Study for the Blessed Damozel

c1873 by Dante Gabriel Rossetti
Victoria & Albert Museum

Looking at the masterful faces of Botticelli, it is fitting to remember those that were in awe of him, Rossetti and the Pre-Raphaelites. In Rossetti’s beautifully conjured study we can see just how far this celebration goes – the tilt of the head, the serenity of expression, the oval face; all echo Botticelli’s women. The eyes and features are so still, frozen in a gaze, that she possesses a statuesque silence, one that Rossetti deemed to be the centre of classic beauty in his paintings. However, here in a study – with the softness of sketching and crumbling chalk – the damozel is not statue-white but warmed with the medium, the breath of life alive in her face. The colour is all natural, soft skin tone and the light haze of loose hairs, far from the tight golden tendrils of Botticelli’s painted hair. This is the attraction of a drawing, of the effect of soft chalk; Rossetti’s paintings do not possess such texture. It is pre-emptive in every way, of both the painting and the idea, visuality being composed before us – from the outline to the depth of colour and shading. Forming before our eyes the damozel appears, a shadow of creation from Rossetti’s mind.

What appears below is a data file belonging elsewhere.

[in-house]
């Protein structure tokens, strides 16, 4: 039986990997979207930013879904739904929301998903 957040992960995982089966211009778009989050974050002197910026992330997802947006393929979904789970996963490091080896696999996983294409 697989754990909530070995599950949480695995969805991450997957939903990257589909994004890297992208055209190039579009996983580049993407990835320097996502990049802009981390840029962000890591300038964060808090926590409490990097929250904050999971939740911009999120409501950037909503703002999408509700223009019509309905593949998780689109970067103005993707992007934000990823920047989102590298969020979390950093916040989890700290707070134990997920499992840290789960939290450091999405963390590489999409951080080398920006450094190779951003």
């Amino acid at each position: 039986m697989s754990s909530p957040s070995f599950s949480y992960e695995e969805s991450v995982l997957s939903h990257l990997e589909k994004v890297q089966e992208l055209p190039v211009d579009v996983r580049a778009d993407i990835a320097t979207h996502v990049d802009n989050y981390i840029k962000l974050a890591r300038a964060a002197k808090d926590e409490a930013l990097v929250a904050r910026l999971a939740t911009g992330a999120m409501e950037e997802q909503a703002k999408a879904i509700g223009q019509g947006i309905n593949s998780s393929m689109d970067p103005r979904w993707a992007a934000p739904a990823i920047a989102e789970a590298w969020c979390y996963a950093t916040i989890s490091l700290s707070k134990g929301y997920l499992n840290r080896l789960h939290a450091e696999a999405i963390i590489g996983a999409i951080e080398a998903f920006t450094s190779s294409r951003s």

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Filed under Nineteenth-Century

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